|Publication number||US5674854 A|
|Application number||US 08/319,548|
|Publication date||Oct 7, 1997|
|Filing date||Oct 7, 1994|
|Priority date||Oct 8, 1993|
|Also published as||CA2133885A1, CA2133885C, CN1107042A, CN1161115C, DE69434356D1, DE69434356T2, EP0647451A1, EP0647451B1|
|Publication number||08319548, 319548, US 5674854 A, US 5674854A, US-A-5674854, US5674854 A, US5674854A|
|Inventors||Mark David Bodley, Mino Rodolfo Caira, Lueta Ann Glintenkamp, Vivienne Jean Griffith, Luigi Renzo Nassimbeni, Douglas George Murray Nicholson, Lawrence John Penkler, Michiel Coenraad Bosch Van Oudtshoorn|
|Original Assignee||Farmarc Nederland Bv|
|Export Citation||BiBTeX, EndNote, RefMan|
|Patent Citations (7), Non-Patent Citations (30), Referenced by (21), Classifications (15), Legal Events (8)|
|External Links: USPTO, USPTO Assignment, Espacenet|
This invention relates to an inclusion compound or complex of diclofenac or a pharmaceutically acceptable salt thereof and a β-cyclodextrin.
Diclofenac, also known as 2- (2,6-dichlorophenyl)amino!benzeneacetic acid or ( o-2,6-dichloroanilino)phenyl! acetic acid, and its salts are well known anti-inflammatory agents.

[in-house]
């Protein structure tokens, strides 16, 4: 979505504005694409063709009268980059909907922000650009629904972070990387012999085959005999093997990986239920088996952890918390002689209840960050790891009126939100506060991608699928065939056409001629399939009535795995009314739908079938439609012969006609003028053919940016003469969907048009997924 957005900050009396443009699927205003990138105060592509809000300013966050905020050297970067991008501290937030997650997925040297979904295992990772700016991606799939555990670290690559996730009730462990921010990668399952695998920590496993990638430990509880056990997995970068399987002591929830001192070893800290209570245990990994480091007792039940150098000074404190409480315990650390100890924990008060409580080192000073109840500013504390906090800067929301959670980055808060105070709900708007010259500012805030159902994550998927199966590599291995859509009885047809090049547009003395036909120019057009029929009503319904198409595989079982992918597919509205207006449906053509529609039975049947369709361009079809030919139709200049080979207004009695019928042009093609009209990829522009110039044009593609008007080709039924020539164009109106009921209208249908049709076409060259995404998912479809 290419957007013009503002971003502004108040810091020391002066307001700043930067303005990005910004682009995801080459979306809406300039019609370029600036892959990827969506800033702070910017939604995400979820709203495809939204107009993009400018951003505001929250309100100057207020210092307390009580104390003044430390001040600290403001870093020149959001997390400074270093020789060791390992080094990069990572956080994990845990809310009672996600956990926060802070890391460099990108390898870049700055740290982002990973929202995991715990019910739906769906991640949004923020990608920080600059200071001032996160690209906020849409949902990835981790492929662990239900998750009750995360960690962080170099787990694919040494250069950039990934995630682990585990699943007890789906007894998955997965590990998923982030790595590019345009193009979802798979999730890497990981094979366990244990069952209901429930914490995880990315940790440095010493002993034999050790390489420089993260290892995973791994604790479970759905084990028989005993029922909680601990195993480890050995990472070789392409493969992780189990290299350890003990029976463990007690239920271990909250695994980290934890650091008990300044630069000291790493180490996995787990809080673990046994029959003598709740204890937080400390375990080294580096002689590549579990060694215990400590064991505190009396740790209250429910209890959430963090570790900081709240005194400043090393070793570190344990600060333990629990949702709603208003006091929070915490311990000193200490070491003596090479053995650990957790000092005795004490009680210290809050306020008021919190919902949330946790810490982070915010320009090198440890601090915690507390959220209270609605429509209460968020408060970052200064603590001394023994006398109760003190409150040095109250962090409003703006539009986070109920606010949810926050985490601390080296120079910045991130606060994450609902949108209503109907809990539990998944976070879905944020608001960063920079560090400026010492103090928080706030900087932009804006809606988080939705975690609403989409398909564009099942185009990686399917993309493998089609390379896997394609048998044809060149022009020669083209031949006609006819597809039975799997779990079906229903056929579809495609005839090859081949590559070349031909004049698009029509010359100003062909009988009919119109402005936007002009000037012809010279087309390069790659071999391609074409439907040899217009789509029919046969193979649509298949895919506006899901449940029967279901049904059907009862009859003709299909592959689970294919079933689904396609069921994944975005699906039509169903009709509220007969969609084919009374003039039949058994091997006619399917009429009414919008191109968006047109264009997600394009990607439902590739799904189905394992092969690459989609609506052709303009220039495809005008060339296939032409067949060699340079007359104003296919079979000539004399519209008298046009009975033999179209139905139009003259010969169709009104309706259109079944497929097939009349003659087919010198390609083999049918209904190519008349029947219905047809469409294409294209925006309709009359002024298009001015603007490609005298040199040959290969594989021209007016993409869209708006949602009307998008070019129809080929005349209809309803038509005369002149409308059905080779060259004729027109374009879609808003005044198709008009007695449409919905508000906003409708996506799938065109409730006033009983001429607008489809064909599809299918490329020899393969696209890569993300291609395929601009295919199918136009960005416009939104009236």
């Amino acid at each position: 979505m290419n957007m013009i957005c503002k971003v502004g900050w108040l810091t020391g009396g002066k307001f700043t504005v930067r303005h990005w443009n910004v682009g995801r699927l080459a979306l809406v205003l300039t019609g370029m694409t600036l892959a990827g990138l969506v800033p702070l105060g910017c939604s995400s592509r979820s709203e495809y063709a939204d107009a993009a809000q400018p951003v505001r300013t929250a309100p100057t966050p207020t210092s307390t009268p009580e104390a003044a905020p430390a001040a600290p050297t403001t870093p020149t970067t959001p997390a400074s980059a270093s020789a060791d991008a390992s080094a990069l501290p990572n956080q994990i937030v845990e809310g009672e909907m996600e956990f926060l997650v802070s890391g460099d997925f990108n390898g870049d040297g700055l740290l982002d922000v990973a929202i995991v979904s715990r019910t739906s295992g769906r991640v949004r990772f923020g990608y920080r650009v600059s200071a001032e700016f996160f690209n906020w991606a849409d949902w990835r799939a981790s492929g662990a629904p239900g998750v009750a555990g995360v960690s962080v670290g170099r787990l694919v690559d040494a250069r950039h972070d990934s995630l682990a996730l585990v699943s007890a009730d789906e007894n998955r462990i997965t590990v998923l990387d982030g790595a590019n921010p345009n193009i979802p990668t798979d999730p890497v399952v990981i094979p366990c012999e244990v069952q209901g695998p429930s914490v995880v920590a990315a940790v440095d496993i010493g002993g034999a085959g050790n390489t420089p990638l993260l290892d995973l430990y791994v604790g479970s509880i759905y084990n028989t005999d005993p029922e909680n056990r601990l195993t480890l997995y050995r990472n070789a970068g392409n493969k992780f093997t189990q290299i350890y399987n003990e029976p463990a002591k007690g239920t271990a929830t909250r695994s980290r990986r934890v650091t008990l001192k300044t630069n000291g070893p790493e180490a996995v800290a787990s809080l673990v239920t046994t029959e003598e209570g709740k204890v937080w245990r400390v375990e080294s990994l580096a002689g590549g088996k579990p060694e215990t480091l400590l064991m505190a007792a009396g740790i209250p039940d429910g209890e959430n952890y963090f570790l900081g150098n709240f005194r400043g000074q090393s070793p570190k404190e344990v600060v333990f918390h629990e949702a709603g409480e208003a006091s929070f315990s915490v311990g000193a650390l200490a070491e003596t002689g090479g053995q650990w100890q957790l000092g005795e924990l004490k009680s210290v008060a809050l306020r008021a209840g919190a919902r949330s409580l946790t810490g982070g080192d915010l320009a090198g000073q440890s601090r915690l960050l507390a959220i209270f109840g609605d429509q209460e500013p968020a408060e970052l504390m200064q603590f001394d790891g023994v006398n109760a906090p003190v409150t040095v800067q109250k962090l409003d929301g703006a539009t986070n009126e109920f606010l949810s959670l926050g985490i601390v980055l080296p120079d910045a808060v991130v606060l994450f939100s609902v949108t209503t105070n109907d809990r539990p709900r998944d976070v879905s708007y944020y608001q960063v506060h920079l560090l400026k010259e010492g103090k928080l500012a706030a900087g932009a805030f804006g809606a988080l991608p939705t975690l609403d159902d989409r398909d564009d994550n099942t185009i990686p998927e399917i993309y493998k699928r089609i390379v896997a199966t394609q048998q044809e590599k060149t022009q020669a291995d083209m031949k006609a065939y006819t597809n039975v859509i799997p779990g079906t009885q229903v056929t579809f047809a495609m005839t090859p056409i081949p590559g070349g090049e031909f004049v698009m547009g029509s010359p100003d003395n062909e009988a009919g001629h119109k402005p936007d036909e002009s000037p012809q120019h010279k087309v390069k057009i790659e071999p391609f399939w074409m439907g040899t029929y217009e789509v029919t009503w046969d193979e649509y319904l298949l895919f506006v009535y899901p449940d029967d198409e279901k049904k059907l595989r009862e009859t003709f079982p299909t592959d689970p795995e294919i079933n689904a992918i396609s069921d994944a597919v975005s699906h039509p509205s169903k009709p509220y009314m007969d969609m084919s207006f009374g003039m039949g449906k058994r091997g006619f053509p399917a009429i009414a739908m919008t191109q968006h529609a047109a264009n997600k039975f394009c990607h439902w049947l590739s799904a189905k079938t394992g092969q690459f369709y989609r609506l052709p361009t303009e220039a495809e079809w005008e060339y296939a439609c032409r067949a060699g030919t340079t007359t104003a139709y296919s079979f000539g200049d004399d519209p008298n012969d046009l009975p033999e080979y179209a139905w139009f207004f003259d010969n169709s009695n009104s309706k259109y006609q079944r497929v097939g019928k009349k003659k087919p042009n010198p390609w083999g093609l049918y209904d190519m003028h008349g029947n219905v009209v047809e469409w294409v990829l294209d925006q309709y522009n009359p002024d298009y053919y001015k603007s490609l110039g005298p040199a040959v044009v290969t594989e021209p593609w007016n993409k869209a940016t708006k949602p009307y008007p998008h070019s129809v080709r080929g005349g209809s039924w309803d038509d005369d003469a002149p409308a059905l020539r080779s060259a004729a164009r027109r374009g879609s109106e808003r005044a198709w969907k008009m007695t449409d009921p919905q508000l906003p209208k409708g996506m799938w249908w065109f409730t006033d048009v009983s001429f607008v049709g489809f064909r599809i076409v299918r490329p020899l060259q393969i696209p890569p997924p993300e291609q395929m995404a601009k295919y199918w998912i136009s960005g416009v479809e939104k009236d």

β-cyclodextrin is a cyclic compound consisting of seven units of α-(1→4) linked D-gluco-pyranose units, and is used as a complexing agent.
The properties of cyclodextrins and numerous inclusion complexes are well known and have been reviewed in detail see Szejtli, J. Cyclodextrin Technology (1988) Kluwer Academic Publishers, Dordrecht!. Briefly, cyclodextrins are commercially available cyclic oligosaccharides composed of 6, 7 or 8 glucopyranose units (alpha-, beta- and gamma-cyclodextrin respectively) characterized by a cone-like molecular shape. The cavity of the cone is hydrophobic whilst the exterior is hydrophilic. The hydrophobic nature of the cavity endows the molecule with the ability to form inclusion complexes with hydrophobic guest molecules of suitable size to fit into the cavity of the host. The inclusion complex may be stabilized by a number of forces including van der Waals attractive forces and hydrogen bonding. Polar (ionized) groups are less readily included than less-polar (unionized) groups.
Cyclodextrin inclusion complexes may be prepared on the basis of liquid state, solid state or semi-solid state reaction between the components. The former is accomplished by dissolving the cyclodextrin and guest in a suitable solvent or mixture of solvents and subsequently isolating the solid state complex by crystallization, evaporation, spray drying or freeze drying. In the solid state method, the two components may be screened to uniform particle size and thoroughly mixed whereafter they are ground in a high energy mill with optional heating, screened and homogenized. In the semi-solid state, the two components are kneaded in the presence of small mounts of a suitable solvent, and the complex so-formed, is oven dried, screened and homogenized. The liquid state reaction generally provides optimum conditions for completeness of reaction.